Abstract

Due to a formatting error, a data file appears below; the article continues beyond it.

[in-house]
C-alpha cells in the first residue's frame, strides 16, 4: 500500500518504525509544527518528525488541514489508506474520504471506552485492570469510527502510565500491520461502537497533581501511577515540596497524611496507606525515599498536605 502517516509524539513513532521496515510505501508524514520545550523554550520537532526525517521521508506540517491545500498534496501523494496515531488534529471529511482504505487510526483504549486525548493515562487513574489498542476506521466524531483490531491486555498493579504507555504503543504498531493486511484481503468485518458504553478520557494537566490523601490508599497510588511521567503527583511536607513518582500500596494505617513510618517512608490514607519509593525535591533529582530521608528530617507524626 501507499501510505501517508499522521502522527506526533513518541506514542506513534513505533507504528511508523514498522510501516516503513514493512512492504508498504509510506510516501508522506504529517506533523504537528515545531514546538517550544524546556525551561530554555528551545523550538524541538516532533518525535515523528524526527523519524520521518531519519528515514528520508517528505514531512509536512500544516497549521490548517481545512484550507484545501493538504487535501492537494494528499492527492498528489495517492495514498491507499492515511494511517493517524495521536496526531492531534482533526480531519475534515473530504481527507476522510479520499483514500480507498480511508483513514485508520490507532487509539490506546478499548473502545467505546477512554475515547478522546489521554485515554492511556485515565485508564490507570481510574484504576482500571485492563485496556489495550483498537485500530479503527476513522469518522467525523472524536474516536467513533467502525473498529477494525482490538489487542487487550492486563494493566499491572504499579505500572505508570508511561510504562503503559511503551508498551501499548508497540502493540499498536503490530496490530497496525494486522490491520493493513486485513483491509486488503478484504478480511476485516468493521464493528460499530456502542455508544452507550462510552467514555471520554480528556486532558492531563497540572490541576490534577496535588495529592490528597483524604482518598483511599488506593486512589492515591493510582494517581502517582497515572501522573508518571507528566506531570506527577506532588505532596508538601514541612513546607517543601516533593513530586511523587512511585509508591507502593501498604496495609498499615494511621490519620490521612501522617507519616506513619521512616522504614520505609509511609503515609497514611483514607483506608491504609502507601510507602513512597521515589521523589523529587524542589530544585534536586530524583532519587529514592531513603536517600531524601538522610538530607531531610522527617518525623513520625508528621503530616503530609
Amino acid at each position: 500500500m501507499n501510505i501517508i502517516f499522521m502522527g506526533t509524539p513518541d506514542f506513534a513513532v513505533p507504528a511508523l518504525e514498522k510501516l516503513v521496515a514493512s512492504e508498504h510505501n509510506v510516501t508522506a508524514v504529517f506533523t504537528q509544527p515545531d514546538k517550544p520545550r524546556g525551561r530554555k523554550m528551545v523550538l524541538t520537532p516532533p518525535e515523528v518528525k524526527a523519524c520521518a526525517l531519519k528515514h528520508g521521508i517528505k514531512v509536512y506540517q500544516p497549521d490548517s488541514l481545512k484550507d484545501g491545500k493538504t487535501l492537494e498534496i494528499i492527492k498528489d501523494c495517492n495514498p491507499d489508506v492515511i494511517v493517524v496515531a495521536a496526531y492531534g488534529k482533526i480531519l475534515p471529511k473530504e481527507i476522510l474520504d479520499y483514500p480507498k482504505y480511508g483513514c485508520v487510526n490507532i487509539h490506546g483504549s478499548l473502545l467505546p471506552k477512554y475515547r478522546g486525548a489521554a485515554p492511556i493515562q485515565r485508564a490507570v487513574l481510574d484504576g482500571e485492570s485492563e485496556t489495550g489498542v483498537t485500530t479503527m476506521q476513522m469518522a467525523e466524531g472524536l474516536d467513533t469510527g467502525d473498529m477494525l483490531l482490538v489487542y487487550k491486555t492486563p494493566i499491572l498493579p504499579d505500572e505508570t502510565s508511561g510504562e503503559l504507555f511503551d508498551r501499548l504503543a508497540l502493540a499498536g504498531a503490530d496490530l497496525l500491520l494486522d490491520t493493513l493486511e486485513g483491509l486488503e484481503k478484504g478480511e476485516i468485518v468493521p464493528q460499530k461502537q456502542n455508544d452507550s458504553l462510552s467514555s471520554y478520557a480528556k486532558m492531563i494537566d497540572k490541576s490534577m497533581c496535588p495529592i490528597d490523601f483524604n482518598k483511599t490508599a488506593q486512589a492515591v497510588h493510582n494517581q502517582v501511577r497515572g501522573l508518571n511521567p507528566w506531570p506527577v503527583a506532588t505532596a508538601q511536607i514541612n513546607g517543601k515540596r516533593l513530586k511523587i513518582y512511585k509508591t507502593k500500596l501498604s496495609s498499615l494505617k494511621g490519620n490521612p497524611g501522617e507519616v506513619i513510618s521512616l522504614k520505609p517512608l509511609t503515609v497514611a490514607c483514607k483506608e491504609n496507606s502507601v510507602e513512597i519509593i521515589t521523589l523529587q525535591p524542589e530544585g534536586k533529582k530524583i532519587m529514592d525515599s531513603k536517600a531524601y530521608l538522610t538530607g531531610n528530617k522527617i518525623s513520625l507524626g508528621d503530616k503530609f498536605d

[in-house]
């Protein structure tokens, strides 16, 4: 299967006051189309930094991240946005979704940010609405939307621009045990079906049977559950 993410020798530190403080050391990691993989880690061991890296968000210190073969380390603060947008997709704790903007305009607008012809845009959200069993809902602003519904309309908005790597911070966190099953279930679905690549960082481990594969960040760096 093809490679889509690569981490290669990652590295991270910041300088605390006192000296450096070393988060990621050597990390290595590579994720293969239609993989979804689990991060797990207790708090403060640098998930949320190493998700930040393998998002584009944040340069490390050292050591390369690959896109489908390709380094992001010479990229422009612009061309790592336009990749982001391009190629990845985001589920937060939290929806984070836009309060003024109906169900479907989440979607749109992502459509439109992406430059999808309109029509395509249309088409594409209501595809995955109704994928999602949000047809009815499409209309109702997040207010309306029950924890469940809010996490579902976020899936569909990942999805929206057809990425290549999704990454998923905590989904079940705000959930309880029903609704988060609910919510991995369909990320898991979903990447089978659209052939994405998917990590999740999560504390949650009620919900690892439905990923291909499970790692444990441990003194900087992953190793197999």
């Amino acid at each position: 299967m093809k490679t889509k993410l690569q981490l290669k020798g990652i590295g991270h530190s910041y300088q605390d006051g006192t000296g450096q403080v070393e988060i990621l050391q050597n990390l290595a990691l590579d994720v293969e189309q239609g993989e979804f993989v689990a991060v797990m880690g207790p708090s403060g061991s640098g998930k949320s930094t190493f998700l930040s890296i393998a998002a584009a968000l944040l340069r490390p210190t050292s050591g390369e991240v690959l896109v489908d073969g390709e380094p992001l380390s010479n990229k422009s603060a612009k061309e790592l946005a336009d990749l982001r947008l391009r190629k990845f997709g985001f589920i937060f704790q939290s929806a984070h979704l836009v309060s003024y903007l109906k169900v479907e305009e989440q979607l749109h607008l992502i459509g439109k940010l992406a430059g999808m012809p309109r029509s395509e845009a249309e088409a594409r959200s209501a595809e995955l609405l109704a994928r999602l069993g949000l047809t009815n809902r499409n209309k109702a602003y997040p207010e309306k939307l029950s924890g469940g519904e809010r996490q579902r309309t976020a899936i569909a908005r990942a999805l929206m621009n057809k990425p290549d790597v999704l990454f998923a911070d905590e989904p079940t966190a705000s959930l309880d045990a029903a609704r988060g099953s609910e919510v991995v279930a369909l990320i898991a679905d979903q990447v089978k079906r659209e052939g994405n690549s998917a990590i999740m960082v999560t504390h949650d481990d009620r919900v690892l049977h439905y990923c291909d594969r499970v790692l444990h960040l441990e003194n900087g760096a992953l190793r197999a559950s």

A method of calculating the amplitudes of bodily waves in earthquakes is applied to a study of the amplitudes of longitudinal waves produced by an artificial explosion. Formulae are given for calculating the energy of the reflected longitudinal wave arriving at the surface. The percentage of energy reflected at a discontinuity increases rapidly after the angle of incidence exceeds the critical refraction angle. However, no corresponding large amplitudes are recorded by the instruments. Instead, the maximum amplitudes of reflected waves are found near the shot point. This is because the ground movement is due both to the arriving wave and to the wave reflected downward from the ground. The amplitude of this movement depends, besides, on the rate of change of the angle of incidence with distance. It is pointed out that the same methods can be applied to a dipping bed, and that the amplitudes of the reflected waves are in general slightly larger in the up-dip than in the down-dip direction.

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